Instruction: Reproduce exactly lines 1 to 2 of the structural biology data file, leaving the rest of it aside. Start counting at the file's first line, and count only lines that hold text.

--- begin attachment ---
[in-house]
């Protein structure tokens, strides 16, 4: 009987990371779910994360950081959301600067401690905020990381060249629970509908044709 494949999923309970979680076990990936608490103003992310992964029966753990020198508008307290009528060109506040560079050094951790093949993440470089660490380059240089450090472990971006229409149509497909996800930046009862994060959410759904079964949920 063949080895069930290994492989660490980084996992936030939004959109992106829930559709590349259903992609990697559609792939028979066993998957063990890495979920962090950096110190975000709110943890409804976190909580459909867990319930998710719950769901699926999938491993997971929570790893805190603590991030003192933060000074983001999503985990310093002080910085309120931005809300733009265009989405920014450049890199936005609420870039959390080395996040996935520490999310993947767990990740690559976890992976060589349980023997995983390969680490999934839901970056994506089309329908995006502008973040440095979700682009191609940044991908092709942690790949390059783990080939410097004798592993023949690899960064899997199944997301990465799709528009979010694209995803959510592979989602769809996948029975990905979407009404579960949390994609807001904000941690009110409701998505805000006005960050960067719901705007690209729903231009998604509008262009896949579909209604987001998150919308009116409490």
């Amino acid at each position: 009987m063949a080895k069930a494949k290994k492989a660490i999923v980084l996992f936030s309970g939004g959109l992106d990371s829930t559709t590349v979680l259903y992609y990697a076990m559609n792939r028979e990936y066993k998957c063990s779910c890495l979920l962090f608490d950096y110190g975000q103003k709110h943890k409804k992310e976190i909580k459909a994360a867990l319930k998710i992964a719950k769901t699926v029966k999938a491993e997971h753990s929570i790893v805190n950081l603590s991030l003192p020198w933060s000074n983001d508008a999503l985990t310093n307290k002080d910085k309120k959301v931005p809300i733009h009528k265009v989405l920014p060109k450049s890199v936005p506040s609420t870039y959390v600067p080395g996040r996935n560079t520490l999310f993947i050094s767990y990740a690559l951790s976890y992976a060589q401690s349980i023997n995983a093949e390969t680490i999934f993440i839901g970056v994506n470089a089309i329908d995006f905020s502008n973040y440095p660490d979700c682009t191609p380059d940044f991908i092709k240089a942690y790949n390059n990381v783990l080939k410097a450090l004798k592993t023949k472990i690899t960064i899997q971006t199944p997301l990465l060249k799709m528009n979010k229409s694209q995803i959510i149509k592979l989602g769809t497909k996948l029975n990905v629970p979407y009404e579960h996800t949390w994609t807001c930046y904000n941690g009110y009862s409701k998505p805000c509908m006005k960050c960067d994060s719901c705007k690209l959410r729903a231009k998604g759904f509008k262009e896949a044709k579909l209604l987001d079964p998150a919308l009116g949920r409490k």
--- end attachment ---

[in-house]
């Protein structure tokens, strides 16, 4: 009987990371779910994360950081959301600067401690905020990381060249629970509908044709 494949999923309970979680076990990936608490103003992310992964029966753990020198508008307290009528060109506040560079050094951790093949993440470089660490380059240089450090472990971006229409149509497909996800930046009862994060959410759904079964949920 063949080895069930290994492989660490980084996992936030939004959109992106829930559709590349259903992609990697559609792939028979066993998957063990890495979920962090950096110190975000709110943890409804976190909580459909867990319930998710719950769901699926999938491993997971929570790893805190603590991030003192933060000074983001999503985990310093002080910085309120931005809300733009265009989405920014450049890199936005609420870039959390080395996040996935520490999310993947767990990740690559976890992976060589349980023997995983390969680490999934839901970056994506089309329908995006502008973040440095979700682009191609940044991908092709942690790949390059783990080939410097004798592993023949690899960064899997199944997301990465799709528009979010694209995803959510592979989602769809996948029975990905979407009404579960949390994609807001904000941690009110409701998505805000006005960050960067719901705007690209729903231009998604509008262009896949579909209604987001998150919308009116409490």